Can you Jailbreak Your Playstation?
In an order passed earlier this year, the Delhi High Court restrained certain businesses from circumventing Technology Protection Measures (TPM’s) in the Sony Playstation 3 and other video game consoles. TPM’s or DRM (Digital Rights Management) allow manufacturers, like Sony, to control how their products are accessed and copied by their customers.
The order was passed after the Copyright (Amendment) Act, 2012 was passed (although prior to its notification), so it is the first case to recognise the introduction of digital locks in hardware or software under Indian copyright law. Significantly, the defendants are restrained from engaging in associated acts including “offering for sale” and “distributing modified game consoles”. This case could test the ‘fair balance’ sought to be achieved with the importation of the DMCA-styled Section 65-A of the Indian Copyright Act, which introduced anti-circumvention restrictions into Indian copyright law.
Section 65A and anti-circumvention laws
The insertion of anti-circumvention provisions in Indian law has recently been the subject of great debate. The first issue is whether it was even necessary, since India is not a signatory to the WPPT and WCT (Internet Treaties) which mandate DRM measures. Secondly, even if it was required, whether the current provision strikes the right balance between copyright protection and the rights of non-infringers.
Swaraj Barooah has written a paper in the NUJS Law Review where he argues that that since TPM and anti-circumvention laws are not the most efficient method of protecting copyright, especially when there are better alternatives available. Further, they appear to restrict user rights by increasing transaction costs, raising privacy concerns and security issues. Having read a draft of his paper, I tend to agree that the amended provision will likely do more harm than good.
Legality of Jailbreaking
The court explicitly makes reference to anti-circumvention laws in the Copyright Amendment Bill and authorises a Local Commissioner to seize the consoles and determine if they are counterfeit. The lawyers for Sony argued that they were making ‘modifications and uploading pirated software in the form of games’. What constitutes a ‘modification’ has not been made clear in the order and neither was there any discussion on the fundamental issue of whether a user should be allowed to modify software on a device that he or she legally owns.
From a legal perspective, it is useful to study the act of ‘jailbreaking’ in light of the language in Section 65A of the Act, and whether it constitutes copyright infringement. The order identifies two illegal acts – certain ‘modifications without [Sony’s] consent’ and secondly, the introduction of pirated copies of games into the gaming consoles without a license from Sony. It is understandable why the creation and distribution of pirated copies may be a violation of Sony’s right to ‘reproduce’ its own games. But other than that, there does not appear to be any legal obstacle to changing the underlying software, including the operating system.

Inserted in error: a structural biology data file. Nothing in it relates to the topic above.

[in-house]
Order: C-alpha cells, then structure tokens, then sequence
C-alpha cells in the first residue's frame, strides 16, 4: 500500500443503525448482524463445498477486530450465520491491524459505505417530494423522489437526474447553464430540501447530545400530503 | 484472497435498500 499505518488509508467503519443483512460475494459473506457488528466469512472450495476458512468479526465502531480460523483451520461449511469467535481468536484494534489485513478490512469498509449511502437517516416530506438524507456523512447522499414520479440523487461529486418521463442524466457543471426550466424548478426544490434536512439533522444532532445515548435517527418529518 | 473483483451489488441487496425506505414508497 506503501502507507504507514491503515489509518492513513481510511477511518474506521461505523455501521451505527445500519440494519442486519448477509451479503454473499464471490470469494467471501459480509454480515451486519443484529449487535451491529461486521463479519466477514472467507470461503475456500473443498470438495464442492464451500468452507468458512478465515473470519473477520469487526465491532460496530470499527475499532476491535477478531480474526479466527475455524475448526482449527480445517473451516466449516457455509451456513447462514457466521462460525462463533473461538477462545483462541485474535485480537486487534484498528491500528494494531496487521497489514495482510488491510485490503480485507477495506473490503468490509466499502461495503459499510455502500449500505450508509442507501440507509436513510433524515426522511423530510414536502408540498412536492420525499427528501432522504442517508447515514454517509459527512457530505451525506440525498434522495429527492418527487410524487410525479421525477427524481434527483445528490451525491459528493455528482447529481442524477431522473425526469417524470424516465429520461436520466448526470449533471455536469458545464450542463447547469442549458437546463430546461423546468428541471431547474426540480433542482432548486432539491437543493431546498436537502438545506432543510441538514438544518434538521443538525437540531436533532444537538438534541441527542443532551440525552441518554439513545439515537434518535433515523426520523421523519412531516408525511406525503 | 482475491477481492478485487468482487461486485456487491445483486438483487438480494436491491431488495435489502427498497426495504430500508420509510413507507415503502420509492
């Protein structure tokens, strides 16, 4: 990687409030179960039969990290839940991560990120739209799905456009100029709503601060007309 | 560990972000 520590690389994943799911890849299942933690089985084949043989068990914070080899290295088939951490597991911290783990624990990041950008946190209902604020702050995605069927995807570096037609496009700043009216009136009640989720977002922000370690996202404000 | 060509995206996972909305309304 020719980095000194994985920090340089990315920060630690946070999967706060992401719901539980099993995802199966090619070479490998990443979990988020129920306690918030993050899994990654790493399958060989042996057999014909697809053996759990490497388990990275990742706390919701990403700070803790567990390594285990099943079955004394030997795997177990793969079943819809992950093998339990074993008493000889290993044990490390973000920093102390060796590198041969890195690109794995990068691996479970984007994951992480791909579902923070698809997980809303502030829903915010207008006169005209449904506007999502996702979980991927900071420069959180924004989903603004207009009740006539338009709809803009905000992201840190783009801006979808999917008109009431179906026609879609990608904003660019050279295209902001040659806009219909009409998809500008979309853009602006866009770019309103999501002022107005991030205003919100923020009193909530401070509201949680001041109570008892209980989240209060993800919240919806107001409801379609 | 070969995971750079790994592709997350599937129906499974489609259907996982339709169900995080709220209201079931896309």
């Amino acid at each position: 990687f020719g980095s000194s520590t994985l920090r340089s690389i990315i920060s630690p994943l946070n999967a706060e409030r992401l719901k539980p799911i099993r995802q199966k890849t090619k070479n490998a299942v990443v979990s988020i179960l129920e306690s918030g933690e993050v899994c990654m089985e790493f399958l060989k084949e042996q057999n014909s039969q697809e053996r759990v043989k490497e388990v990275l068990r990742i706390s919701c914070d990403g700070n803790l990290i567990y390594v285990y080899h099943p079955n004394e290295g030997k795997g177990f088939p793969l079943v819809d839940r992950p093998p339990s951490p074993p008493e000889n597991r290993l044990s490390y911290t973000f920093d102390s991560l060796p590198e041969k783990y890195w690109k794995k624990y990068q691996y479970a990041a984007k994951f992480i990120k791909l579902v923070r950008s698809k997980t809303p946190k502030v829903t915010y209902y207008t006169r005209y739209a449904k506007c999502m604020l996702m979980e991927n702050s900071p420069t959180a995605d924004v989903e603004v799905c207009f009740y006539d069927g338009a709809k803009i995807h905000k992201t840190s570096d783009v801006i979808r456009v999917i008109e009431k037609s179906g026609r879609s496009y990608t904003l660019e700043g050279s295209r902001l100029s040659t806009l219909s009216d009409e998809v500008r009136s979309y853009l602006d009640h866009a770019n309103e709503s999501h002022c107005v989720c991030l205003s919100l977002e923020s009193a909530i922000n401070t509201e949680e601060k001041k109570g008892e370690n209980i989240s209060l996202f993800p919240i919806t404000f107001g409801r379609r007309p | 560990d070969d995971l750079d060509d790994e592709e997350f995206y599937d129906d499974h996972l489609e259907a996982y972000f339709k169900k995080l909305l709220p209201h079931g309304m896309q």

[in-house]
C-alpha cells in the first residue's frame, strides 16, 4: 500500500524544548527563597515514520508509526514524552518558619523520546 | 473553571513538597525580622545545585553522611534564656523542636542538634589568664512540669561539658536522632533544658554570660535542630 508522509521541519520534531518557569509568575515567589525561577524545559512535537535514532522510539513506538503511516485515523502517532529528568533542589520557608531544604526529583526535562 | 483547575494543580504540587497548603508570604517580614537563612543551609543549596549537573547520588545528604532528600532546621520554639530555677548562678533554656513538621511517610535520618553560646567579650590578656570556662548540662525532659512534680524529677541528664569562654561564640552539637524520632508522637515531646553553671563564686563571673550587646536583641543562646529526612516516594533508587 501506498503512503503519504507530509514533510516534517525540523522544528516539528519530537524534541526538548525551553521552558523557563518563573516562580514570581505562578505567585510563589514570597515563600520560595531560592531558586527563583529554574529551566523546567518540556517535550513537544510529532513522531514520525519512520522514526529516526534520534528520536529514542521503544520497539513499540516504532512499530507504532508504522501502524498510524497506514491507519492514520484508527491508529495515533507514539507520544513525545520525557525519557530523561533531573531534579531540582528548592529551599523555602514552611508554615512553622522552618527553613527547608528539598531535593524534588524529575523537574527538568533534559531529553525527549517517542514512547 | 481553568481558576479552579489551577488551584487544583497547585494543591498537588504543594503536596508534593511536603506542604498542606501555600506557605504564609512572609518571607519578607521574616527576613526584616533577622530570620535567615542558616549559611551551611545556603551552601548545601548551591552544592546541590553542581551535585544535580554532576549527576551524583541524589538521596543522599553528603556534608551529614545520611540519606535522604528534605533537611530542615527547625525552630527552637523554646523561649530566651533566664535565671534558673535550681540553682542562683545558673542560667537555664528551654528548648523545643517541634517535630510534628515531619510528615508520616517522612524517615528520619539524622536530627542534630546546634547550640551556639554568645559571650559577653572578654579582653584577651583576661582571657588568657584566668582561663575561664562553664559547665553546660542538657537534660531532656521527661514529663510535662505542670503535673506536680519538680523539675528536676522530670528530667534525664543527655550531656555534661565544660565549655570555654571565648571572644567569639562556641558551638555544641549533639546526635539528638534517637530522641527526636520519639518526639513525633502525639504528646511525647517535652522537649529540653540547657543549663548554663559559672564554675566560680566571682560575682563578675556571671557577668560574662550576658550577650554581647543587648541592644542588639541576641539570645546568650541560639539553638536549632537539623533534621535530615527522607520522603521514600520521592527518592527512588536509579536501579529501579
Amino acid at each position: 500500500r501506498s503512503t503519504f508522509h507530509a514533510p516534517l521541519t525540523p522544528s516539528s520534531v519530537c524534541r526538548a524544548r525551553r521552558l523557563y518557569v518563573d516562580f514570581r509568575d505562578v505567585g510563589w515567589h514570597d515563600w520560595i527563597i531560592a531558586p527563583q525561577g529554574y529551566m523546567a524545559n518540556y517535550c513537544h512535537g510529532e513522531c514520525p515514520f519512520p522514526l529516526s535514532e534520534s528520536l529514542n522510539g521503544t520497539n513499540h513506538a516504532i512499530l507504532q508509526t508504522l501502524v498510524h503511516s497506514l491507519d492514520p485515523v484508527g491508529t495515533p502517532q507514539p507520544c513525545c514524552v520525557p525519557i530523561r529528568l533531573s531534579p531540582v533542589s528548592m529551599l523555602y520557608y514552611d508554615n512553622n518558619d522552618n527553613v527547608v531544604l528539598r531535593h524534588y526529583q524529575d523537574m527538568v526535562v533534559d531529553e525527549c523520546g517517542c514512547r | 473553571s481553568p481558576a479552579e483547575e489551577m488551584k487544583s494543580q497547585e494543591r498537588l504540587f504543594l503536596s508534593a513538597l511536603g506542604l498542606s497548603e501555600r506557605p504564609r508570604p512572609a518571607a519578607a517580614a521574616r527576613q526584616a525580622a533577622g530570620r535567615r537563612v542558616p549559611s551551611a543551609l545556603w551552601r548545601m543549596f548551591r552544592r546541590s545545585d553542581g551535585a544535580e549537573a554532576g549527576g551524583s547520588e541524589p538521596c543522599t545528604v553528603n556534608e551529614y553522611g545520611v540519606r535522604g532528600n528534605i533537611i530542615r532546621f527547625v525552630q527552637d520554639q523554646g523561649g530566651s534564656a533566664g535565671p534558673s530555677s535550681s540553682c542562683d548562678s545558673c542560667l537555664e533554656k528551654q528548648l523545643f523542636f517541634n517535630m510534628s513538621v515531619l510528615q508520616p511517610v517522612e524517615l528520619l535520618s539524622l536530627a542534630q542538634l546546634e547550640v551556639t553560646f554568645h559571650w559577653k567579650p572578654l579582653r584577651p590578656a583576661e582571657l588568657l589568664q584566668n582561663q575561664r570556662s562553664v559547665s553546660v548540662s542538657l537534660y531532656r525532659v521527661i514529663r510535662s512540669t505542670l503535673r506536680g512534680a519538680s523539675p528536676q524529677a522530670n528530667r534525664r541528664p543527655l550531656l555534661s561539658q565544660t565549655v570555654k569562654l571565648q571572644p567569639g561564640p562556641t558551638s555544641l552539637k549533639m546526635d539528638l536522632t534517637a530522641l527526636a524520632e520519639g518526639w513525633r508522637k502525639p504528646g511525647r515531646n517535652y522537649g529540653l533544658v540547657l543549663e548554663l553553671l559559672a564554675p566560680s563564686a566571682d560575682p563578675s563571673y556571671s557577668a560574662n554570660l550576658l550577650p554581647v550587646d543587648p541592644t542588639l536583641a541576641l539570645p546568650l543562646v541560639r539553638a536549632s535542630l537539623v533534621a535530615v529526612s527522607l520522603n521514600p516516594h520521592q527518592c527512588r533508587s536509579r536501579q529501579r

Section 65A is careful to restrict its scope only for the purpose of protecting the rights conferred to a copyright owner under the Act. This was an issue raised by Pranesh Prakash of the Centre for Internet and Society in an open discussion with Mr. Pravin Anand (of Anand & Anand, representing Sony in this case) at a recent copyright law conference. When pressed to answer which right of the plaintiff’s (that is Sony) was being violated when a user ‘modifies’ his or her PlayStation, it was not made obviously clear which exclusive right was being violated. Incidentally, all presentations at the NUJS-CUSAT conference are available on YouTube here.
Role of the Copyright Office
The biggest concern with DRM, even if it allows for ‘fair use’ exceptions, is the issue of determining fair use itself. It is common knowledge that courts in India have been slow to react to technological developments (and how to reconcile it with current laws). With that in mind, it may be a good idea to invest the Indian Copyright Office with the power to review the limitation of anti-circumvention laws on a periodic basis. This would be similar to the current practice followed in the US where the Librarian of Congress, every 3 years, announces the exceptions to the DMCA. (See the ‘Rules for Exemptions Regarding Circumvention of Access-Control Technologies’).
Lastly, the order can also be criticised for restricting the sale of modified consoles before a discussion on whether it constitutes copyright infringement under the Copyright Act. Perhaps an order restricting the making and distribution of pirated games may have been sufficient in this case. Unfortunately, the court appears to rely too much on the ‘consent’ of Sony and too little on what exclusive rights are granted to Sony under the Indian Copyright Act.
Imagine if I had a Windows computer on which I was prevented from installing the Linux operating system or was forced to use Internet Explorer for the rest of eternity. This is very much like that.
This post was originally published on SpicyIP
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